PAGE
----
“It’s helped me grow. Because I was a group leader, I learned how to divide tasks equally and work with a team. I learned a lot about myself and how one would behave in an environment like this,” says Nakandala reflectively.
An international student from Sri Lanka, Nakandala first got involved in the Days of Caring because all her friends were going home for Reading Week and she was looking for things to do. Now, she says she volunteers every chance she gets.
“Where I come from, volunteering isn’t as big as it is here. I’ve learned so much. Just the act of helping someone and being kind really means a lot.”
The help from volunteers also means a lot to Tina Bennett, YMCA Child and Youth Manager.
“It’s definitely a crazy day for us here and it’s so helpful to have them come in,” says Bennett, noting the YMCA, with almost 16,000 members, relies on volunteers to operate.
Bennett says the UBCO students that volunteer during the Days of Caring often end up doing practicums with the YMCA.
“It’s a chance to become knowledgeable of everything we have to offer here. Once someone volunteers they have the opportunity for employment.”
Bennett says Family Day at the YMCA is all about putting away the technology and getting back to playing with kids.
Nakandala, who helped paint faces much of the day, says she can’t believe how quickly their time went. “It was so relaxing to get away from all the school stress.”
Capturing Moments of Kindness
Seeds of Hope
In the hallway of the Kelowna Gospel Mission — one of the city’s largest homeless shelters — Lori Field, program coordinator for the Community Service Learning program, looks on as UBCO students mop floors.
“I like to think that we are planting seeds,” says Field. “The students get to know the non-profit community, they see the dynamics within the organization and get to know how little money non-profits have to run. You never know what they are going to learn when they are here. They may come back to volunteer.”
It’s clear the students mopping the floors know their work matters. They are conscientious and move with a sense of purpose.
The Kelowna Gospel Mission has 170 regular weekly volunteers and over the course of a year volunteers donate 44,000 hours of time to keep things running.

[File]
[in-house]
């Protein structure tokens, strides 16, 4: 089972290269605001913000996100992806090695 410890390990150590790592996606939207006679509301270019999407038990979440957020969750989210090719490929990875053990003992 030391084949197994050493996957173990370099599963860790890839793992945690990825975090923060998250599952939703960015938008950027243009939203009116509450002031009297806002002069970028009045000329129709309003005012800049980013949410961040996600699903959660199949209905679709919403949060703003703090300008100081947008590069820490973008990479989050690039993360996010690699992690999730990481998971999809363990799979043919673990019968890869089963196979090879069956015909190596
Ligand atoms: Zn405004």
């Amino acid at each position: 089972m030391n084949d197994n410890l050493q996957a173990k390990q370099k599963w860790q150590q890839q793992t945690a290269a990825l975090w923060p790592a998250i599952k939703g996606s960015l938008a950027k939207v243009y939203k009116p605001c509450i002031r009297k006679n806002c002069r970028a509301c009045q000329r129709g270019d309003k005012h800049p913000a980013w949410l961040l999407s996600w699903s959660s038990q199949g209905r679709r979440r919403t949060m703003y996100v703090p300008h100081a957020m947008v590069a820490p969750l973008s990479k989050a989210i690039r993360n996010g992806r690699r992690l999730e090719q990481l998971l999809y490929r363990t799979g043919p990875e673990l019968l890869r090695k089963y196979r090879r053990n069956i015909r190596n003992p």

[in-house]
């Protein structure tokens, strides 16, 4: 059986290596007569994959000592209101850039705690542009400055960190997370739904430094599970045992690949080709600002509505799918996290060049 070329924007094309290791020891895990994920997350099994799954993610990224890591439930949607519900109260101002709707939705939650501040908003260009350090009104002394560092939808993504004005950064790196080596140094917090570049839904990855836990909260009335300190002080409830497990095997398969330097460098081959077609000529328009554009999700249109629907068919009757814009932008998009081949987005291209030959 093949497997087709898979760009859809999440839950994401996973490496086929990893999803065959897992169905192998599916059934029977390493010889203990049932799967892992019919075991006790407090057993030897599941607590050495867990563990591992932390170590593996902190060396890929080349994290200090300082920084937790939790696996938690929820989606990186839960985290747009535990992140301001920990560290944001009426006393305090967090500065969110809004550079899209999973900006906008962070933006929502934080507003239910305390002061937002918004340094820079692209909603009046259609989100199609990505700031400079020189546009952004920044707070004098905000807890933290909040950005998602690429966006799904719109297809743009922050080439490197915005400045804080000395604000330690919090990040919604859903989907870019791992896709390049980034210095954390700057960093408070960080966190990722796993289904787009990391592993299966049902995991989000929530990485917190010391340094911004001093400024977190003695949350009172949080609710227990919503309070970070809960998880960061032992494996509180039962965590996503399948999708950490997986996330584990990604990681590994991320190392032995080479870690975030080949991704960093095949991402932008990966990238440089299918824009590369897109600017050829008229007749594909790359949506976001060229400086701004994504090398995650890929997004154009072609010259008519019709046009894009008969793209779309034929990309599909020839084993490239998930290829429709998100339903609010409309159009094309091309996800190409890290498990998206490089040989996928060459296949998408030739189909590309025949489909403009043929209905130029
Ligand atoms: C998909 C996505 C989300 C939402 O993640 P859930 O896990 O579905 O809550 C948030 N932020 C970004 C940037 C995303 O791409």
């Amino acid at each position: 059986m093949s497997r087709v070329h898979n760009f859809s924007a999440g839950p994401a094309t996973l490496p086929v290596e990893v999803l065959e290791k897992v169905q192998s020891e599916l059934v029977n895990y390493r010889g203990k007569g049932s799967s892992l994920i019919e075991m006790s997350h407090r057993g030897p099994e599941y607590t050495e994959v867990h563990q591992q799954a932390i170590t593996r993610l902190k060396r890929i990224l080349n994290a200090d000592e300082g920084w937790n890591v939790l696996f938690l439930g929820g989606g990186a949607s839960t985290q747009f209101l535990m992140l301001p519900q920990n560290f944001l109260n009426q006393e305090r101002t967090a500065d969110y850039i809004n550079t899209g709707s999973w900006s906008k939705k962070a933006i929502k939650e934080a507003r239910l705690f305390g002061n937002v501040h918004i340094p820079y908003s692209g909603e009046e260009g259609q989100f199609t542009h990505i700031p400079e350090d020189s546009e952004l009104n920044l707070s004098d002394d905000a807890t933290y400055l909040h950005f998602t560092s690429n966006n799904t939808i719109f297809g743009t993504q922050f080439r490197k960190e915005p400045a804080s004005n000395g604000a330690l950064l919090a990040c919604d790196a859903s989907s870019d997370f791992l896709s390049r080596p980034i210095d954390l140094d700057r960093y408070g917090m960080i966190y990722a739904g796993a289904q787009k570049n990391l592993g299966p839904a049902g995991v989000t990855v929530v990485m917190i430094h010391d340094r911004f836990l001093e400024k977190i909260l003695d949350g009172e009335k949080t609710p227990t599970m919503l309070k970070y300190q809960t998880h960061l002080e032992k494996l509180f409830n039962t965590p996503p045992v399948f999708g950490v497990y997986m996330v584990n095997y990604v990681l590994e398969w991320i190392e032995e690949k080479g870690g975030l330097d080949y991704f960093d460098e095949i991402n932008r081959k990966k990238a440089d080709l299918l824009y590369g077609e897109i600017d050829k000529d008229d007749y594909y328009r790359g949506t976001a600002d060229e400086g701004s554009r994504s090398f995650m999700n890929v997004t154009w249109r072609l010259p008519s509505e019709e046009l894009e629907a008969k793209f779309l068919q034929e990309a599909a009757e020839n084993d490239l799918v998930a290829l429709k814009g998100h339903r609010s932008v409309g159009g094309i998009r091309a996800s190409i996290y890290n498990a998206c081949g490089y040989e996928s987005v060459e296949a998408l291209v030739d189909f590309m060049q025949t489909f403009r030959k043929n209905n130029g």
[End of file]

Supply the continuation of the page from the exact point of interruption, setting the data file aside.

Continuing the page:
“Without volunteers, we wouldn’t (be able to) run this shelter,” says Sonja Menyes, manager of volunteers and development officer. “You may be coming to do good for your community but in return you receive. You get an appreciation and sense that you are enhancing your community.”
On days like today, when the Kelowna Gospel Mission has more volunteers, shelter staff are able to tackle jobs that otherwise don’t get done, says Menyes.
Second year nursing student Kal Taye is a student leader this year at the Mission.
“I had some students reach out to me about being a little nervous because it is a homeless shelter,” says Taye. “But once we got here, that all changed. Everyone is so grateful and it’s really well maintained.”
It’s Taye’s second time participating in the Days of Caring. She says she was inspired to come back as a student leader because her experience with the Okanagan Boys and Girls Club last year was so positive.
“It made a big impact. No one forced us to be there, everyone chose to be there. My student leader was amazing. The kids weren’t there but the staff asked us to clean toys. It does seem like a tedious task but it was something they needed done and they were so thankful afterwards.”
Time for Reflection
A key component to the Days of Caring experience is a reflection session where students take time to process and discuss their experience. Often what happens, says Bond, is students who initially signed up to beat the boredom of an empty dorm, discover a higher meaning.
“Everyone is always so grateful. That’s what makes me feel like coming back to help again and again. Seeing how much they appreciate our help,” says Taye.
Gratitude is a word that comes up repeatedly in conversation with everyone involved in the Days of Caring. This is proof that the initiative has an extraordinary cause and effect. When gratitude and good feelings are combined, they result in a desire to give even more.
As Passmore explains: “We are hard-wired to need social contact. Volunteering is one of the few activities where the benefits just keep increasing over time.”